The role is packed with associations. Alice is a closet-feminist version of the sort of character Mr. Allen usually plays. She is fearful but stubbornly sane, starry-eyed but ever on the lookout for banana peels. In spite of the worldliness around her, she remains hopelessly naive, weeping bucketfuls while watching a movie about Mother Teresa.

Every member of the virtually all-star cast is super: Mr. Luke, Mr. Mantegna, Mr. Hurt, Mr. Baldwin, Blythe Danner (Alice's older sister), Cybill Shepherd (an officious television executive), Miss Davis, Gwen Verdon (Alice's mother), Robin Bartlett (Alice's best friend), even the small, squirmy, beloved children who are forever being picked up, dropped off or sent to bed.

Excerpt from the NYTimes located HERE


Image :    NOTE: The below Blu-ray captures were taken directly from the Blu-ray disc.

Arrow's Alice gets another impressive, max'ed out bitrate, dual-layered transfer to Blu-ray. The 1080P exports the colors more vibrantly than we have seen in some of the other releases in this Seven Films boxset. Lush grain is again apparent in the original 1.85:1 frame.  No noise, speckles or damage of any sort. This Blu-ray looks very film-like in-motion and we have no complaints with the video quality.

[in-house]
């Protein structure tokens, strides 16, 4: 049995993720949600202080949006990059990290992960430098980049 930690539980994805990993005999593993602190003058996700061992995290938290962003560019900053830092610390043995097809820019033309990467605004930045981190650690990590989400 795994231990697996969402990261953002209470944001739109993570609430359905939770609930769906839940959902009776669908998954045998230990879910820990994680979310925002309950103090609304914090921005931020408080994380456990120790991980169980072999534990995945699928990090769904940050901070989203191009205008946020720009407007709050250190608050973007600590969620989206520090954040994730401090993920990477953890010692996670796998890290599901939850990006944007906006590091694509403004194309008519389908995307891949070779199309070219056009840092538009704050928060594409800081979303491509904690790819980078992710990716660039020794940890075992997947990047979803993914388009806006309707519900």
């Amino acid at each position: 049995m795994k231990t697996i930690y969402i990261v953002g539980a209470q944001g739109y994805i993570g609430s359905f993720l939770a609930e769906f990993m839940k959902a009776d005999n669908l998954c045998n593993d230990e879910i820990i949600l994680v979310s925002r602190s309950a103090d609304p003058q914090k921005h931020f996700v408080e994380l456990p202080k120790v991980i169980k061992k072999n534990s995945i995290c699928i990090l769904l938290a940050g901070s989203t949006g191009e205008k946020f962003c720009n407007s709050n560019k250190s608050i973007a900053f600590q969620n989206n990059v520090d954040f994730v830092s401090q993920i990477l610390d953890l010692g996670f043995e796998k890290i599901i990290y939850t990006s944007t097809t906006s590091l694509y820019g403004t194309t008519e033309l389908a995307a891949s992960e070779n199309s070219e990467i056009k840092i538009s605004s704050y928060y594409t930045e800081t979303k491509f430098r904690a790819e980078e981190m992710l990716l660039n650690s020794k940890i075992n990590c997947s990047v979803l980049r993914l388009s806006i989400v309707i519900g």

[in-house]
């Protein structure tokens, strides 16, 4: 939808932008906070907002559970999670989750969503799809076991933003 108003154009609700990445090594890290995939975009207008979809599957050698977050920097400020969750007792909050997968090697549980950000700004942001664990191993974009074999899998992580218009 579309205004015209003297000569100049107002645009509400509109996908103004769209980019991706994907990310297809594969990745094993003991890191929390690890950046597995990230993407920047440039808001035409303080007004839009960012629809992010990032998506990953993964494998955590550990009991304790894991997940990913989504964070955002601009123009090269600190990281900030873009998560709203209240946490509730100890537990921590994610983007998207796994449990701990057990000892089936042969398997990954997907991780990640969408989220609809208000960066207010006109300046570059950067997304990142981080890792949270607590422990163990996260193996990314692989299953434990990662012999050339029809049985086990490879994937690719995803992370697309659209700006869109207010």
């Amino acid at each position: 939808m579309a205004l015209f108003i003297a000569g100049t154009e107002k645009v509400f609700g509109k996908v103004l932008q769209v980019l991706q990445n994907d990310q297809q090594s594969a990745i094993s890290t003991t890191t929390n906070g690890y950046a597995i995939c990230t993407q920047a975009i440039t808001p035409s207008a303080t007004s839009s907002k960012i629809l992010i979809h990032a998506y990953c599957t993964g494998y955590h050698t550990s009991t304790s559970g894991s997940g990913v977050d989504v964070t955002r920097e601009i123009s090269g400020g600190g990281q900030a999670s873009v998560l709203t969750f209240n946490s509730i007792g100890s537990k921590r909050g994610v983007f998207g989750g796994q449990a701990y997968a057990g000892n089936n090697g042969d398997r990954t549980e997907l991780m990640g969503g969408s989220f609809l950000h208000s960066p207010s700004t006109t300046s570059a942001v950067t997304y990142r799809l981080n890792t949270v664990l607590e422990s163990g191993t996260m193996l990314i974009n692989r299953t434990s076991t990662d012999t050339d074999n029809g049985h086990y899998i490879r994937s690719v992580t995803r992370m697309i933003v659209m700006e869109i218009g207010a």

Audio :

Arrow utilize a linear PCM mono track at 2304 kbps (24-bit). No effects of note, but Alice has Woody selections of note including Limehouse Blues, Breezin' Along with the Breeze, and Moonlight Becomes You performed by Jackie Gleason, Moonglow by Artie Shaw and His Orchestra, Duke Ellington's Caravan, The Way You Look Tonight  - it breathes New York rhythms and sounds exemplary in the lossless definitely augmenting the film experience. There are optional English (SDH) subtitles and my Oppo has identified it as being a region 'B'-locked.


Extras :

Again, like the other individual releases, only a trailer - although I presume the Seven Films package will, again, include a booklet.



Alice isn't as big a departure for Allen as it is filled with satire, some fantasy and his understanding of women in readily apparent. The Arrow Blu-ray does its job well with an adept, satisfying 1080P image, mood-establishing music in uncompressed and a film that is a welcome distraction if you haven't seen it for a while. Another great cast - another strong film. Further reasons to indulge in the Seven Films boxset! 

Gary Tooze

January 27th, 2017

Arrow Academy's Woody Allen: Seven Films - 1986-1991 Blu-rays



About the Reviewer: Hello, fellow Beavers! I have been interested in film since I viewed a Chaplin festival on PBS when I was around 9 years old. I credit DVD with expanding my horizons to fill an almost ravenous desire to seek out new film experiences. I currently own approximately 9500 DVDs and have reviewed over 5000 myself. I appreciate my discussion Listserv for furthering my film education and inspiring me to continue running DVDBeaver. Plus a healthy thanks to those who donate and use our Amazon links.

Although I never wanted to become one of those guys who focused 'too much' on image and sound quality - I find HD is swiftly pushing me in that direction.

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Gary W. Tooze